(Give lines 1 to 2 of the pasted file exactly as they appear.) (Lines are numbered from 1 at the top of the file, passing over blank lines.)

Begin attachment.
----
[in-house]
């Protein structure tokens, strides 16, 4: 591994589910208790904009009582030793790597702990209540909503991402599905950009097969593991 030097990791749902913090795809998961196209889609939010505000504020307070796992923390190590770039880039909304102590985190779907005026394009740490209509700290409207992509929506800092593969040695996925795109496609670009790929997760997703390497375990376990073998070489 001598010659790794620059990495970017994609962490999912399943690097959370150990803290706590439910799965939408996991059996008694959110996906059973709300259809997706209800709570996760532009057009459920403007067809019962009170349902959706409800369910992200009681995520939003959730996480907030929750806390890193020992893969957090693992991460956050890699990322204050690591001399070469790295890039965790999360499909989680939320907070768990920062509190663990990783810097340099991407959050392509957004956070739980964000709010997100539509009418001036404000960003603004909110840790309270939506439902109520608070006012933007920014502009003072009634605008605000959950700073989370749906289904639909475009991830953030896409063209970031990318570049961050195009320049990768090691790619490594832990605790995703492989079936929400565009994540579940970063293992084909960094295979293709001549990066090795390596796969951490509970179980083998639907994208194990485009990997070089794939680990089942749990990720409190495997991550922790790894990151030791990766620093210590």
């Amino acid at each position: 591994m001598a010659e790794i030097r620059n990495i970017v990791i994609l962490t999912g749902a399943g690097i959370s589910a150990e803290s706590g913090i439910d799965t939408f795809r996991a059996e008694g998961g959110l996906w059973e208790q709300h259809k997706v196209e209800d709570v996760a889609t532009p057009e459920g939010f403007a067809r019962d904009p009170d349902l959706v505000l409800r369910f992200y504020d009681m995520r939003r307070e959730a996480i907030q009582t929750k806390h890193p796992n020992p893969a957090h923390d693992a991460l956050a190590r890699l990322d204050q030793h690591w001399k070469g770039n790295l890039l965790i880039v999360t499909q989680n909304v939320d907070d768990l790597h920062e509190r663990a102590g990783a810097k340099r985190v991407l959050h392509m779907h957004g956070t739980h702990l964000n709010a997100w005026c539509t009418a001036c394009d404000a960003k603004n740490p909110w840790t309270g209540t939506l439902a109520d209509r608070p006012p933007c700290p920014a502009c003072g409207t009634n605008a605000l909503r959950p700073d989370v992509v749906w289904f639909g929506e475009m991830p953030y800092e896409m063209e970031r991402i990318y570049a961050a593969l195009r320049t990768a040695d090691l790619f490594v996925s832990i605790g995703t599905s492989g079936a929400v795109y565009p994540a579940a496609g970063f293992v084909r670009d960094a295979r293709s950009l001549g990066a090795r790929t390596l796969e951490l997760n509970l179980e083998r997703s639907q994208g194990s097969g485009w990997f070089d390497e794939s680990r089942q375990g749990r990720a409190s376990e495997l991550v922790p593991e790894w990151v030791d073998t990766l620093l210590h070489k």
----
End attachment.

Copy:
[in-house]
């Protein structure tokens, strides 16, 4: 591994589910208790904009009582030793790597702990209540909503991402599905950009097969593991 030097990791749902913090795809998961196209889609939010505000504020307070796992923390190590770039880039909304102590985190779907005026394009740490209509700290409207992509929506800092593969040695996925795109496609670009790929997760997703390497375990376990073998070489 001598010659790794620059990495970017994609962490999912399943690097959370150990803290706590439910799965939408996991059996008694959110996906059973709300259809997706209800709570996760532009057009459920403007067809019962009170349902959706409800369910992200009681995520939003959730996480907030929750806390890193020992893969957090693992991460956050890699990322204050690591001399070469790295890039965790999360499909989680939320907070768990920062509190663990990783810097340099991407959050392509957004956070739980964000709010997100539509009418001036404000960003603004909110840790309270939506439902109520608070006012933007920014502009003072009634605008605000959950700073989370749906289904639909475009991830953030896409063209970031990318570049961050195009320049990768090691790619490594832990605790995703492989079936929400565009994540579940970063293992084909960094295979293709001549990066090795390596796969951490509970179980083998639907994208194990485009990997070089794939680990089942749990990720409190495997991550922790790894990151030791990766620093210590």